33P - Somatic mutations of PIK3CA and AKT1 in Japanese breast cancer

Date 17 December 2016
Event ESMO Asia 2016 Congress
Session Poster lunch
Topics Breast Cancer
Translational Research
Presenter Tatsunori Shimoi
Citation Annals of Oncology (2016) 27 (suppl_9): ix9-ix18. 10.1093/annonc/mdw574
Authors T. Shimoi1, A. Hamada2, Y. Kitamura1, T. Nishijo2, A. Shimomura1, C. Shimizu1, M. Yoshida3, T. Kinoshita4, Y. Fujiwara1, K. Tamura1
  • 1Breast And Medical Oncology, National Cancer Center Hospital, 104-0045 - Tokyo/JP
  • 2Department Of Clinical Pharmacology, Fundamental Innovative Oncology Core, National Cancer Center Research Institute, 104-0045 - Tokyo/JP
  • 3Departement Of Pathology And Clinical Laboratories, National Cancer Center Hospital, 104-0045 - Tokyo/JP
  • 4Departement Of Breast Surgery, National Cancer Center Hospital, 104-0045 - Tokyo/JP

Abstract

Background

PI3K/AKT/mTOR pathway regulates cell proliferation, growth and survival. The PIK3CA mutation is one of the most frequent somatic mutation in breast cancer and its frequency is about 30%. The AKT1 mutation is considered to be drivers of human breast cancer, and frequency is about 3%. However, there are few reports about frequencies in Asian breast cancer population. We tried to reveal the frequency of the PIK3CA and AKT1 mutations in the Japanese cohort.

Methods

We retrospectively analyzed 337 samples from breast cancer patients who were treated in National Cancer Center Hospital. We extracted DNA and determined three hotspot PIK3CA mutations (E542K, E545K, H1047R) with quenched probe system, or AKT1 E17K mutation with PNA-LNA clamp methods. Differences between proportions for categorical variables were analyzed using the chi-square statistic. Kaplan-Meier analysis was performed to analyze event-free survival (EFS) after surgery and overall survival (OS).

Results

We analyzed PIK3CA mutation in 334 samples or AKT1 mutation in 329 samples, from breast cancer patients who was treated between January 2008 and June 2015. Three hundred and five patients were initially stage I to III, and thirty-two patients were initially StageIV. The number of tumor subtype was hormone receptor (HR) positive and HER2 negative tumor; 248 (74%), HR positive and HER2 positive tumor; 44 (13%), HR negative and HER2 positive tumor; 28 (8%), and Triple negative tumor; 17 (5%), respectively. The median age was 52 (range 22-90). There are 176 relapses and 32 deaths. We could detect 111 patients with PIK3CA mutations (33%) in 334 patients and 24 patients with AKT1 mutation (7.3%) in 329 patients. Twenty patients (6%) had E542K mutation, 21 patients (6%) had E545K mutation and 74 patients (22%) had the H1047R mutation. PIK3CA mutations were no difference between the four subtypes, however, AKT1 mutation was highly frequent in HR positive HER2 negative breast cancer (p = 0.038). PIK3CA mutation was a statistically significant good prognostic factor by EFS (p = 0.018), especially at the spot of H1047R (p = 0.008), but not by OS.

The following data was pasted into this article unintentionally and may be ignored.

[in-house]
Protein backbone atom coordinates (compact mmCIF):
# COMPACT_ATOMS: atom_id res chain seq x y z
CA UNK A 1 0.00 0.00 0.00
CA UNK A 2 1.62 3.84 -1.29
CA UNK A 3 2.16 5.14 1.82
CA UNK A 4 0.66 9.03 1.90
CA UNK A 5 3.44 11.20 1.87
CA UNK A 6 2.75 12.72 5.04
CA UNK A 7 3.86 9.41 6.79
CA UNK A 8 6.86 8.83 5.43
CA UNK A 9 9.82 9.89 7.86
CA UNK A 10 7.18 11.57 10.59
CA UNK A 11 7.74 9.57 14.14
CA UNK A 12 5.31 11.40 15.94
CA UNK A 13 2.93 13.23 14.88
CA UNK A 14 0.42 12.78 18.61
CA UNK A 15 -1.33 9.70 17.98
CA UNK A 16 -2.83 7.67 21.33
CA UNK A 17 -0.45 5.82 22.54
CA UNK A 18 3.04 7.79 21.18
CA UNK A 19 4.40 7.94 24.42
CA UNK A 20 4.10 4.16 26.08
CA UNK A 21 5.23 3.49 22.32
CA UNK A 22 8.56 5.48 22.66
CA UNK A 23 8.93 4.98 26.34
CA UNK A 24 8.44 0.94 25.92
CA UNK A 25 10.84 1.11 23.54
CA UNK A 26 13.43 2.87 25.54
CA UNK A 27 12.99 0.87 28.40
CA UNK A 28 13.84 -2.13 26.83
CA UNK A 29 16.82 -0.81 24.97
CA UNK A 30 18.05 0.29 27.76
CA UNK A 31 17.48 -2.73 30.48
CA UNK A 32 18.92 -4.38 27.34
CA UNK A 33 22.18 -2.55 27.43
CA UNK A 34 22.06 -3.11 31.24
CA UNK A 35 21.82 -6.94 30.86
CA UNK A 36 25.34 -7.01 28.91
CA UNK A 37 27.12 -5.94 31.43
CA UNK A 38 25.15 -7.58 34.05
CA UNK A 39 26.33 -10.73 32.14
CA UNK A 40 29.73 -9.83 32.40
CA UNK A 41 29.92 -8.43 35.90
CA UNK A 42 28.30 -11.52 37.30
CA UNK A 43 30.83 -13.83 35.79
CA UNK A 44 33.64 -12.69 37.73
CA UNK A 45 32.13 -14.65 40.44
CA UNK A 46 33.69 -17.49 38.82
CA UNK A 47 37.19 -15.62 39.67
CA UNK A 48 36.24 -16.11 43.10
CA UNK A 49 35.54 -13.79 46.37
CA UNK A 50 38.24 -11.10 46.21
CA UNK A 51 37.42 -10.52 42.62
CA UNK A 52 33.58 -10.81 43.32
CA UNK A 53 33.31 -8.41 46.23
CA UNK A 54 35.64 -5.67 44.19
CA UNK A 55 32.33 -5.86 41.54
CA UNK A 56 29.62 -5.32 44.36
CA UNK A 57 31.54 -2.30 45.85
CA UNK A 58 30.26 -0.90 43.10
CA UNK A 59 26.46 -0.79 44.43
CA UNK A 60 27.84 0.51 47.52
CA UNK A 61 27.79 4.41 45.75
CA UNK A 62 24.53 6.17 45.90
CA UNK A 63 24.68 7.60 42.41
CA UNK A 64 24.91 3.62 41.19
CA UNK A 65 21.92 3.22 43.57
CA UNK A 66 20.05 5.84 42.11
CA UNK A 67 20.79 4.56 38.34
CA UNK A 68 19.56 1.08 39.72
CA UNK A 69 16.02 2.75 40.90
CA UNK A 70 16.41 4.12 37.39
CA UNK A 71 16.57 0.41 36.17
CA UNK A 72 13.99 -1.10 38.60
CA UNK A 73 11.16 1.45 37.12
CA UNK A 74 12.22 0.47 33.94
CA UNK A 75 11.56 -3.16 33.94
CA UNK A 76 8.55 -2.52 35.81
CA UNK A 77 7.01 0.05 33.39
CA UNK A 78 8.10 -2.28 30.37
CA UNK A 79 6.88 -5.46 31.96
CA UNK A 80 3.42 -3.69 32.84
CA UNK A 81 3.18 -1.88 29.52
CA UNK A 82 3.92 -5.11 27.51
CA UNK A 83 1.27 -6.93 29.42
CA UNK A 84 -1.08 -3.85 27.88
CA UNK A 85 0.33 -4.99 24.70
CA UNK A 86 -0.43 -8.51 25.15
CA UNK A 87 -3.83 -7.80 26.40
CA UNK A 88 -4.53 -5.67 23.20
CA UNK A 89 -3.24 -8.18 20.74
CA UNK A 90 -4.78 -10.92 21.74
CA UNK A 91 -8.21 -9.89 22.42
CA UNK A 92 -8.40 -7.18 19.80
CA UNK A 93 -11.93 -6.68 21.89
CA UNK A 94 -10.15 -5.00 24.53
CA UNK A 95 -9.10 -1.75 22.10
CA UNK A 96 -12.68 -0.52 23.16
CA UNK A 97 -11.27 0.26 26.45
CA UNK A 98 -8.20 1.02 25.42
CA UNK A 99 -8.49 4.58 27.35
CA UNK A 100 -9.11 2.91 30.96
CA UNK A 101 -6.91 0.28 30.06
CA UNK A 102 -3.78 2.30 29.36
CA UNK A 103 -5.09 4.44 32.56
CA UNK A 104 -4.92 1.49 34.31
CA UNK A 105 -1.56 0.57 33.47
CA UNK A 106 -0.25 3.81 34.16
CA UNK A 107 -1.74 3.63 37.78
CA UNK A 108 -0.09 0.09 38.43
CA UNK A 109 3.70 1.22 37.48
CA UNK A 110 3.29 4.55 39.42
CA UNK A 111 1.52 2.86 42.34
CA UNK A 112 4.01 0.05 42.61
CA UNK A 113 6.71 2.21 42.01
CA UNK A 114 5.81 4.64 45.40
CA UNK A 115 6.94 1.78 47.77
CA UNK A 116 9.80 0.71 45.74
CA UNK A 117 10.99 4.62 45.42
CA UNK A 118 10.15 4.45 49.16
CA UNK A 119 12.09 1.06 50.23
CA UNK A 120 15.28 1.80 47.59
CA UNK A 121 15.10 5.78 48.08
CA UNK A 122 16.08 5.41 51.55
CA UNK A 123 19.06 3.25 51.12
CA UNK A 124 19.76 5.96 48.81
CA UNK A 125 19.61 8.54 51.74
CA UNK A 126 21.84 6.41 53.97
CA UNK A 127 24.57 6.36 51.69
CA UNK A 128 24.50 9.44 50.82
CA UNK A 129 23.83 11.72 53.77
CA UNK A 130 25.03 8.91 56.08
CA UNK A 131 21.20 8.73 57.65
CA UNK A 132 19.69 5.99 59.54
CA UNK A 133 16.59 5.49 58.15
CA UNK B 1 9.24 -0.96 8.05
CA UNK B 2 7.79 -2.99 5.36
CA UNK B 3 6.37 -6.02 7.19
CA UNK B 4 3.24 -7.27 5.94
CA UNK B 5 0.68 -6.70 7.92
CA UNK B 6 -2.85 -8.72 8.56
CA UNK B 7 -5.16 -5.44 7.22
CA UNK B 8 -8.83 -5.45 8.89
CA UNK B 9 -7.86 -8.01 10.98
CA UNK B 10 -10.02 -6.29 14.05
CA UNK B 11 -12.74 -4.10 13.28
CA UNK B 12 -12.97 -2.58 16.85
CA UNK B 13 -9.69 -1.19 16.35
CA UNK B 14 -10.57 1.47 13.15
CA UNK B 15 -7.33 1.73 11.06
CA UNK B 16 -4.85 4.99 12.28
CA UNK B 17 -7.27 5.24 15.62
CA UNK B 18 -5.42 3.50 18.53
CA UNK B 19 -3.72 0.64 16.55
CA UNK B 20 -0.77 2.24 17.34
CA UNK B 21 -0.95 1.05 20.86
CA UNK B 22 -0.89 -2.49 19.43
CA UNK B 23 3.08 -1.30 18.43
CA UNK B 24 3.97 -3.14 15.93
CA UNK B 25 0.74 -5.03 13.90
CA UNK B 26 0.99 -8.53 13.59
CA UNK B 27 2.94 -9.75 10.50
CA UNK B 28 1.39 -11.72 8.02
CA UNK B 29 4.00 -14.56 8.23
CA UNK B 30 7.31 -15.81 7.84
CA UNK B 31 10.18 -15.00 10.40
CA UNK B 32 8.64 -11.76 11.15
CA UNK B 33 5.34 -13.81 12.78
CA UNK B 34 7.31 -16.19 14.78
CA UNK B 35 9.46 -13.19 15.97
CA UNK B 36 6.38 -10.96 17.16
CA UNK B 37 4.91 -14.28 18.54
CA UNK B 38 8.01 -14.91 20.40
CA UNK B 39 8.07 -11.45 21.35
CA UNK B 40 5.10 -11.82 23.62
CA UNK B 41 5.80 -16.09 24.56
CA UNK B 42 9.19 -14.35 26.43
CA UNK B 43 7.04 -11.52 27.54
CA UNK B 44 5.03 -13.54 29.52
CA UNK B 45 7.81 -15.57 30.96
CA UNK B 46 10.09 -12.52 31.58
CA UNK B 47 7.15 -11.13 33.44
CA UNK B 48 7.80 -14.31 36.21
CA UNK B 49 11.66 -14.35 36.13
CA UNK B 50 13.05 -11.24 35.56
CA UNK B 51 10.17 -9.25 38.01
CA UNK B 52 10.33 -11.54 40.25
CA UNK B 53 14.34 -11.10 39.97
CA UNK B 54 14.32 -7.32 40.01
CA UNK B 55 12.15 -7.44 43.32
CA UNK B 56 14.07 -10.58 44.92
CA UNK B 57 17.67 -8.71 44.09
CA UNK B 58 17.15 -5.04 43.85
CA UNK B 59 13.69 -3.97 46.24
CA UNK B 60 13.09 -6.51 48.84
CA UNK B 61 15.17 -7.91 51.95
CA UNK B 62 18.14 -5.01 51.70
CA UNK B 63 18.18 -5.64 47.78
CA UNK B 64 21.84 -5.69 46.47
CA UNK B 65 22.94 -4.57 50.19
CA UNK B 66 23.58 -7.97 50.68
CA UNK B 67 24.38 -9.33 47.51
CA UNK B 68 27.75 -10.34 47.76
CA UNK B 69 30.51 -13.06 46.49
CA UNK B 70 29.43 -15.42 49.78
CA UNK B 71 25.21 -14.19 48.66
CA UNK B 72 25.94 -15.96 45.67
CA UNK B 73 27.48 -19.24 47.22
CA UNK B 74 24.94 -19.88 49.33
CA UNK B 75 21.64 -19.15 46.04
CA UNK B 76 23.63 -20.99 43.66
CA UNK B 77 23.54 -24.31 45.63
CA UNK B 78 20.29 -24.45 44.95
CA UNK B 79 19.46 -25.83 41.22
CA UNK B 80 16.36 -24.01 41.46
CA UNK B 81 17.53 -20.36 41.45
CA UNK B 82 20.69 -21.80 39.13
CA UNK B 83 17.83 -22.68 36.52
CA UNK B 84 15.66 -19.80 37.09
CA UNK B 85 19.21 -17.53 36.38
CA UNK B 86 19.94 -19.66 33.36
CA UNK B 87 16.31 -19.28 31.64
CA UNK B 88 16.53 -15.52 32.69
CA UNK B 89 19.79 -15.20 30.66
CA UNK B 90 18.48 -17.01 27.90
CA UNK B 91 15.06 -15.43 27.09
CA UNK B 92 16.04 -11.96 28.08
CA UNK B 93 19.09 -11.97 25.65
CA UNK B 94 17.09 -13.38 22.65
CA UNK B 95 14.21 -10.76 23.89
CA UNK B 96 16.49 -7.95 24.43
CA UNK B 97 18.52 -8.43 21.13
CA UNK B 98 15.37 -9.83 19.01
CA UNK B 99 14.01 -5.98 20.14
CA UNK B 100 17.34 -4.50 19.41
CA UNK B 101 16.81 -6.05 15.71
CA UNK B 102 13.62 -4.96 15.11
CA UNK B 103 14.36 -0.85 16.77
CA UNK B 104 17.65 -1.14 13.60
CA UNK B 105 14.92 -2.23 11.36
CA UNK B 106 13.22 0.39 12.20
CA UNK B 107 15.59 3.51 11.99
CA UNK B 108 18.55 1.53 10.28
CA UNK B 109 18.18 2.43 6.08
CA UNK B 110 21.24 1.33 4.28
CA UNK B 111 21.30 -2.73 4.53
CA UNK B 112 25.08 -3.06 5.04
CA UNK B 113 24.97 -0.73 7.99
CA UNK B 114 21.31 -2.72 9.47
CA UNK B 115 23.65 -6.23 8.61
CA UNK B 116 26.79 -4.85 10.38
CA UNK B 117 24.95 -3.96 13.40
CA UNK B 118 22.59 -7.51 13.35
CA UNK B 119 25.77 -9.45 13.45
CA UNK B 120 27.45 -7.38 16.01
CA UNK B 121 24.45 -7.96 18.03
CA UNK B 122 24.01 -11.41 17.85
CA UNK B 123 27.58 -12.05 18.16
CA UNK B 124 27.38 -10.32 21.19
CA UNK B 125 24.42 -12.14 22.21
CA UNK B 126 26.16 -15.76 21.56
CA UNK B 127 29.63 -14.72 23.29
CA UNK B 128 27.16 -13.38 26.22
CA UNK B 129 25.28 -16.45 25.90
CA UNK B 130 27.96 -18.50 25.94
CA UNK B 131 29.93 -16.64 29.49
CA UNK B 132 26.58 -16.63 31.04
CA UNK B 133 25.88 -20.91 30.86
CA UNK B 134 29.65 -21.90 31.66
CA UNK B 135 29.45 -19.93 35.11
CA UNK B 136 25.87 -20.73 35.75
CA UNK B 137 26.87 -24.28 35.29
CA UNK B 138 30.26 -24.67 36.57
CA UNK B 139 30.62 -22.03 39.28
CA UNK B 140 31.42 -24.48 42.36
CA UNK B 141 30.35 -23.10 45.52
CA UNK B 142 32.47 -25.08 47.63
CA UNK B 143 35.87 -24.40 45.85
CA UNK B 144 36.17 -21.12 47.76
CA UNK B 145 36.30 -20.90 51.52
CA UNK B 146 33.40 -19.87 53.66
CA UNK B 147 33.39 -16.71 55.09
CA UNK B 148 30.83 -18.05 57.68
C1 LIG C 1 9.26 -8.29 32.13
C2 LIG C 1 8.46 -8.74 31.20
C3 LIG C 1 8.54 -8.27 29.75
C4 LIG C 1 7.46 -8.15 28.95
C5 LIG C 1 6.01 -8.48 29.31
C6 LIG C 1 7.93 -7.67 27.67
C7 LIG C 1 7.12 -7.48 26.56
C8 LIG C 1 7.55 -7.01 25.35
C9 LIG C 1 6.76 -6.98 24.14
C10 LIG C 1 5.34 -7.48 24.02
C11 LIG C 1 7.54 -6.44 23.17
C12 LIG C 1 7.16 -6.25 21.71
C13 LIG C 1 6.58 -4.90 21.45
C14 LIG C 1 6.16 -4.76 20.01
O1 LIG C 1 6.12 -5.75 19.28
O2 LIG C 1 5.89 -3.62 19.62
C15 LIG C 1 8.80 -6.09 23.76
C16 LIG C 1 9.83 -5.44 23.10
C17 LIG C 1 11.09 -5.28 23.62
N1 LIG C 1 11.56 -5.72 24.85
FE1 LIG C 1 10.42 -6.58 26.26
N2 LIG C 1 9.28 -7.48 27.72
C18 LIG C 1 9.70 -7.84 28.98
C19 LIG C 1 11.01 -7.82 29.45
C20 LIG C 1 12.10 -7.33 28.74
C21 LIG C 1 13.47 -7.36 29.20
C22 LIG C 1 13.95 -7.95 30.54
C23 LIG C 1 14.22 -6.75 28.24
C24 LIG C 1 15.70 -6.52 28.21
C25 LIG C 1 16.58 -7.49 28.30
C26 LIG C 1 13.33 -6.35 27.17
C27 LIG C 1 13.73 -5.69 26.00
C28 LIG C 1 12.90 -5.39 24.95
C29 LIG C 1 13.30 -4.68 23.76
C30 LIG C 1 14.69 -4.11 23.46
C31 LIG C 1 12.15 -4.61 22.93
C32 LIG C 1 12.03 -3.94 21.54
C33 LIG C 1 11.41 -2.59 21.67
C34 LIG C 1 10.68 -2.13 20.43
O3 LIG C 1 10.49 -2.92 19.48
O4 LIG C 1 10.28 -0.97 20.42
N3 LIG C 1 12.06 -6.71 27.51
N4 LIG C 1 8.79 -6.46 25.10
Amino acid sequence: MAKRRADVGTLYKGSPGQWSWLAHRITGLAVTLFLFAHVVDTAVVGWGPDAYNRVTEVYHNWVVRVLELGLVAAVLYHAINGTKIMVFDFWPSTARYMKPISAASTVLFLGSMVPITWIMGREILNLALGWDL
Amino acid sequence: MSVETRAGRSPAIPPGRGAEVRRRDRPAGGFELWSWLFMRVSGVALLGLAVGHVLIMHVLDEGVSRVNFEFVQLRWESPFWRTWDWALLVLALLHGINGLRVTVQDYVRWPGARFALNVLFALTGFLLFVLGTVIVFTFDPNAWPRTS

Conclusions

Although the frequency of PIK3CA mutation was equivalent between races, AKT1 mutation seemed to be more frequent in Japanese than in Caucasian.

Clinical trial indentification

Legal entity responsible for the study

N/A

Funding

Initiative for Accelerating Regulatory Science in Innovative Drug, Medical Device, and Regenerative Medicine’, and a Grant-in-Aid for Cancer Research from the National Cancer Center to A. H.

Disclosure

All authors have declared no conflicts of interest.